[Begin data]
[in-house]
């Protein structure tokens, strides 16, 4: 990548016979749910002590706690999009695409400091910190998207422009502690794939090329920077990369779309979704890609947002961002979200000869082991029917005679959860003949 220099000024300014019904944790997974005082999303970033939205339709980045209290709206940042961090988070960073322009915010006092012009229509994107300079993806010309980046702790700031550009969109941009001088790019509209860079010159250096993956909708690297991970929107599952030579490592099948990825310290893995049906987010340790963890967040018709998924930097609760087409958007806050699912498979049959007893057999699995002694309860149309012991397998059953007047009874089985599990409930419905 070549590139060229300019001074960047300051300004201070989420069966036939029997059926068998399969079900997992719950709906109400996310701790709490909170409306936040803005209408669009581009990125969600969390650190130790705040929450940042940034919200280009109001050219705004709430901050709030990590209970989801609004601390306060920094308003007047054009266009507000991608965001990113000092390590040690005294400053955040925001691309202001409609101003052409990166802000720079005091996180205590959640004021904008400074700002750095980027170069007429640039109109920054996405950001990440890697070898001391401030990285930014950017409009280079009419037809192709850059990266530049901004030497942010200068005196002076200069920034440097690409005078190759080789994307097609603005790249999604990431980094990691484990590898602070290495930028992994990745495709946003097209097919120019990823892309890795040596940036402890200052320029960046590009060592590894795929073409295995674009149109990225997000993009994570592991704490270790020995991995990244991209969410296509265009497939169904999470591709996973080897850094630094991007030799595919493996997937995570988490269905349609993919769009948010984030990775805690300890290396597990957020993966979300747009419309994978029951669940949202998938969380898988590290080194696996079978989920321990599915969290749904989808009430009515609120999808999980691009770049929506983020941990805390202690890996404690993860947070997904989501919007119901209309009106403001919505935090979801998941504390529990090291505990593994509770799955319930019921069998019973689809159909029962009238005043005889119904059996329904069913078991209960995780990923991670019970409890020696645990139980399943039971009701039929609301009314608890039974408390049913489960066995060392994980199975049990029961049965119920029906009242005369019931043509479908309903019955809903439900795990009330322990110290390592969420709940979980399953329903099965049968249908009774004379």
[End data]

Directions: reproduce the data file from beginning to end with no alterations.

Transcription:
[in-house]
């Protein structure tokens, strides 16, 4: 990548016979749910002590706690999009695409400091910190998207422009502690794939090329920077990369779309979704890609947002961002979200000869082991029917005679959860003949 220099000024300014019904944790997974005082999303970033939205339709980045209290709206940042961090988070960073322009915010006092012009229509994107300079993806010309980046702790700031550009969109941009001088790019509209860079010159250096993956909708690297991970929107599952030579490592099948990825310290893995049906987010340790963890967040018709998924930097609760087409958007806050699912498979049959007893057999699995002694309860149309012991397998059953007047009874089985599990409930419905 070549590139060229300019001074960047300051300004201070989420069966036939029997059926068998399969079900997992719950709906109400996310701790709490909170409306936040803005209408669009581009990125969600969390650190130790705040929450940042940034919200280009109001050219705004709430901050709030990590209970989801609004601390306060920094308003007047054009266009507000991608965001990113000092390590040690005294400053955040925001691309202001409609101003052409990166802000720079005091996180205590959640004021904008400074700002750095980027170069007429640039109109920054996405950001990440890697070898001391401030990285930014950017409009280079009419037809192709850059990266530049901004030497942010200068005196002076200069920034440097690409005078190759080789994307097609603005790249999604990431980094990691484990590898602070290495930028992994990745495709946003097209097919120019990823892309890795040596940036402890200052320029960046590009060592590894795929073409295995674009149109990225997000993009994570592991704490270790020995991995990244991209969410296509265009497939169904999470591709996973080897850094630094991007030799595919493996997937995570988490269905349609993919769009948010984030990775805690300890290396597990957020993966979300747009419309994978029951669940949202998938969380898988590290080194696996079978989920321990599915969290749904989808009430009515609120999808999980691009770049929506983020941990805390202690890996404690993860947070997904989501919007119901209309009106403001919505935090979801998941504390529990090291505990593994509770799955319930019921069998019973689809159909029962009238005043005889119904059996329904069913078991209960995780990923991670019970409890020696645990139980399943039971009701039929609301009314608890039974408390049913489960066995060392994980199975049990029961049965119920029906009242005369019931043509479908309903019955809903439900795990009330322990110290390592969420709940979980399953329903099965049968249908009774004379």